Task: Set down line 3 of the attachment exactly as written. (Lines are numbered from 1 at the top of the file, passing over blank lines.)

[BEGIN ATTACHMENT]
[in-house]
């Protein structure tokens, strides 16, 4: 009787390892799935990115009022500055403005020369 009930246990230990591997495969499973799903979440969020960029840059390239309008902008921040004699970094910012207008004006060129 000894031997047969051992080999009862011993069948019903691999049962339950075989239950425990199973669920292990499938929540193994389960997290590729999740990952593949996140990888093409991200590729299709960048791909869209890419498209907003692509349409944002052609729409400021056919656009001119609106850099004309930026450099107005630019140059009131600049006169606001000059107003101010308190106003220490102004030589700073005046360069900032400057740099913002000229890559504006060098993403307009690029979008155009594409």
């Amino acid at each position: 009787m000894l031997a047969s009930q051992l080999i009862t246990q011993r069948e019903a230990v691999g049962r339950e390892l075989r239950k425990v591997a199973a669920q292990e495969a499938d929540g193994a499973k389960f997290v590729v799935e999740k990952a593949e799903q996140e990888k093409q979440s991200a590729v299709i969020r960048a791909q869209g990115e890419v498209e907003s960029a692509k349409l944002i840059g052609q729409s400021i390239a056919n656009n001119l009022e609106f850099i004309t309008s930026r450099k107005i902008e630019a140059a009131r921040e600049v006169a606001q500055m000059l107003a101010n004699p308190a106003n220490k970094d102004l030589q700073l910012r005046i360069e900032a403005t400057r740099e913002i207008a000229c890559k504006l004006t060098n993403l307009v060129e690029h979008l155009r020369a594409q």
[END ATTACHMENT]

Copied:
């Amino acid at each position: 009787m000894l031997a047969s009930q051992l080999i009862t246990q011993r069948e019903a230990v691999g049962r339950e390892l075989r239950k425990v591997a199973a669920q292990e495969a499938d929540g193994a499973k389960f997290v590729v799935e999740k990952a593949e799903q996140e990888k093409q979440s991200a590729v299709i969020r960048a791909q869209g990115e890419v498209e907003s960029a692509k349409l944002i840059g052609q729409s400021i390239a056919n656009n001119l009022e609106f850099i004309t309008s930026r450099k107005i902008e630019a140059a009131r921040e600049v006169a606001q500055m000059l107003a101010n004699p308190a106003n220490k970094d102004l030589q700073l910012r005046i360069e900032a403005t400057r740099e913002i207008a000229c890559k504006l004006t060098n993403l307009v060129e690029h979008l155009r020369a594409q």